Master's Theses

Date of Award

Summer 1994

Degree Name

Education Specialist (Ed.S)

Department

Advanced Education Programs

Advisor

Robert Markley

Abstract

The present study examined test anxiety and how several variables combined to affect performance. Test anxiety has been viewed as a physiological component, as a derivative of self-concept, a skills deficit, a cognitive component, etc. This study was designed to consider a wide variety of aspects that interact with test anxiety in order to discern how they in turn affect performance outcome. It was the intent of this study to not discount any theory but use the concepts derived by each and formulate a more comprehensive viewpoint of test anxiety. This study utilized 94 subjects (43 females, 51 males) with ages ranging from 18 to 55. These subjects completed a series of questionnaires regarding test anxiety, performance expectancy, attitudes toward anxiety, and cognitions experienced while taking an exam. These questionnaires were administered one week before they were to take a class exam and then again on the day of the exam. A recurrent theme in this study was the effect cognitive variables had on test anxiety and performance. A cognitive interference measure correlated with grade r=-.39, p<.01 and with test anxiety r=-56, p<.01. Another finding from this study included confirming that test anxiety and outcome performance are multiply determined and a study which focuses solely on any individual factor would be incomplete. Most of the correlations between variables were in concordance with previous research except facilitative anxiety. It was found that facilitative anxiety was positively correlated with test anxiety and negatively correlated with grade. To summarize, the results from the present study support the multiple determination theory of Sieber (1980). This theory states that no one variable can determine the origin of test anxiety because it is impossible to separate out the effects each individual variable has on anxiety. The present study also supports the work of Meichenbaum and Butler (1980). They proclaim that test anxiety is a cognitive-attentional phenomenon. Many of the meaningful results of this study came from cognitive aspects of test anxiety.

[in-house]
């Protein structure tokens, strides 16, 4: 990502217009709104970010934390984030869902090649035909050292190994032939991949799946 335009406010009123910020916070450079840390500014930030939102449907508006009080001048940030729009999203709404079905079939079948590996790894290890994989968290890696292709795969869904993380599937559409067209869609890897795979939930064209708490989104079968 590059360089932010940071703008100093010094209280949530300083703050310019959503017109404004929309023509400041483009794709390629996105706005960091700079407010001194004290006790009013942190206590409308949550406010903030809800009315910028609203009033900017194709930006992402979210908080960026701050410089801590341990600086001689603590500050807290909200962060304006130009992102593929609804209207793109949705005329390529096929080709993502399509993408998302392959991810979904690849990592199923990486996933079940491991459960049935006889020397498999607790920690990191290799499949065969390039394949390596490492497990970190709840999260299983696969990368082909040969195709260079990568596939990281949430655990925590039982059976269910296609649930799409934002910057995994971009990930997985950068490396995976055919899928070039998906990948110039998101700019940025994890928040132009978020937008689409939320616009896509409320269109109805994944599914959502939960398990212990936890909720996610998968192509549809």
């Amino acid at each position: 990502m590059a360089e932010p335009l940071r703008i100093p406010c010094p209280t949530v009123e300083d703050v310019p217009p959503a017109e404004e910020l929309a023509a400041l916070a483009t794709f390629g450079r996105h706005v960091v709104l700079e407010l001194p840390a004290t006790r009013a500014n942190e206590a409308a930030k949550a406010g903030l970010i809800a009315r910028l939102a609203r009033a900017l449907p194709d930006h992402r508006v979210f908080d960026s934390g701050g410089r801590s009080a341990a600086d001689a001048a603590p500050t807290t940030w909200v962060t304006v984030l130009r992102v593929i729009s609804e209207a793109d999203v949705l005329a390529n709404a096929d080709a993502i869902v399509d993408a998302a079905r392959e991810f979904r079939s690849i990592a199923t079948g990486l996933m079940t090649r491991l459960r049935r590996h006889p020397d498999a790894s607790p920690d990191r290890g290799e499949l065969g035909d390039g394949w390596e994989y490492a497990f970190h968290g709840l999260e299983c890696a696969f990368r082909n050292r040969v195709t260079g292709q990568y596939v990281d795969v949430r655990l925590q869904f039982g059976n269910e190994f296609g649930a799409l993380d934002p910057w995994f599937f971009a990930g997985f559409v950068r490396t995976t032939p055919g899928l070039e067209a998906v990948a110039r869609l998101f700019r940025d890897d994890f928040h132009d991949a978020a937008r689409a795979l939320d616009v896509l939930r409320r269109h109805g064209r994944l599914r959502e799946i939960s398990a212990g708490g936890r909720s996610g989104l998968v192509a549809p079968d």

Rights

Copyright 1994 Christie A. Gerdes

Comments

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